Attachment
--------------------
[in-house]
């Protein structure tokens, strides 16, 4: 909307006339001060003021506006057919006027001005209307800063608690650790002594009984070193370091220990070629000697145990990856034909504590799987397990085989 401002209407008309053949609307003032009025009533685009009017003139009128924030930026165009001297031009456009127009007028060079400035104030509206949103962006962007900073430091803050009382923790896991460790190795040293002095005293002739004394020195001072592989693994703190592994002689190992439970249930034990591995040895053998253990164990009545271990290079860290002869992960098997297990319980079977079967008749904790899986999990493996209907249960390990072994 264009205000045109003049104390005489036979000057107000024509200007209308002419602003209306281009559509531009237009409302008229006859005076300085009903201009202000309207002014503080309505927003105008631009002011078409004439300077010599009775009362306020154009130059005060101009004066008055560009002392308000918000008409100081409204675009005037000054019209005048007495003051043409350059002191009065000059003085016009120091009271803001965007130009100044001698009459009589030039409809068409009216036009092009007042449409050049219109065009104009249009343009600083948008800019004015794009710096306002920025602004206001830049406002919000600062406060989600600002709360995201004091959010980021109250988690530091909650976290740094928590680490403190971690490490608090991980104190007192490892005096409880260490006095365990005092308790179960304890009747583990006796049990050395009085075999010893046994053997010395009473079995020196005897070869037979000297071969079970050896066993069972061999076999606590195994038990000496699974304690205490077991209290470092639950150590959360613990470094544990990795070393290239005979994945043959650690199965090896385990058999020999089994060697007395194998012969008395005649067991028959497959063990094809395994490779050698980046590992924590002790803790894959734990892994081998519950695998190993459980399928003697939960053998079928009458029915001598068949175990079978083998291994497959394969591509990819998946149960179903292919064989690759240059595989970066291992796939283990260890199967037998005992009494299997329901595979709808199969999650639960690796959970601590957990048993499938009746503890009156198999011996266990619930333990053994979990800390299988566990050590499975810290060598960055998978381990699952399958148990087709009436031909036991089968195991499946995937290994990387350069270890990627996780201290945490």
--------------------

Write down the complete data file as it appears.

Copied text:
[in-house]
């Protein structure tokens, strides 16, 4: 909307006339001060003021506006057919006027001005209307800063608690650790002594009984070193370091220990070629000697145990990856034909504590799987397990085989 401002209407008309053949609307003032009025009533685009009017003139009128924030930026165009001297031009456009127009007028060079400035104030509206949103962006962007900073430091803050009382923790896991460790190795040293002095005293002739004394020195001072592989693994703190592994002689190992439970249930034990591995040895053998253990164990009545271990290079860290002869992960098997297990319980079977079967008749904790899986999990493996209907249960390990072994 264009205000045109003049104390005489036979000057107000024509200007209308002419602003209306281009559509531009237009409302008229006859005076300085009903201009202000309207002014503080309505927003105008631009002011078409004439300077010599009775009362306020154009130059005060101009004066008055560009002392308000918000008409100081409204675009005037000054019209005048007495003051043409350059002191009065000059003085016009120091009271803001965007130009100044001698009459009589030039409809068409009216036009092009007042449409050049219109065009104009249009343009600083948008800019004015794009710096306002920025602004206001830049406002919000600062406060989600600002709360995201004091959010980021109250988690530091909650976290740094928590680490403190971690490490608090991980104190007192490892005096409880260490006095365990005092308790179960304890009747583990006796049990050395009085075999010893046994053997010395009473079995020196005897070869037979000297071969079970050896066993069972061999076999606590195994038990000496699974304690205490077991209290470092639950150590959360613990470094544990990795070393290239005979994945043959650690199965090896385990058999020999089994060697007395194998012969008395005649067991028959497959063990094809395994490779050698980046590992924590002790803790894959734990892994081998519950695998190993459980399928003697939960053998079928009458029915001598068949175990079978083998291994497959394969591509990819998946149960179903292919064989690759240059595989970066291992796939283990260890199967037998005992009494299997329901595979709808199969999650639960690796959970601590957990048993499938009746503890009156198999011996266990619930333990053994979990800390299988566990050590499975810290060598960055998978381990699952399958148990087709009436031909036991089968195991499946995937290994990387350069270890990627996780201290945490």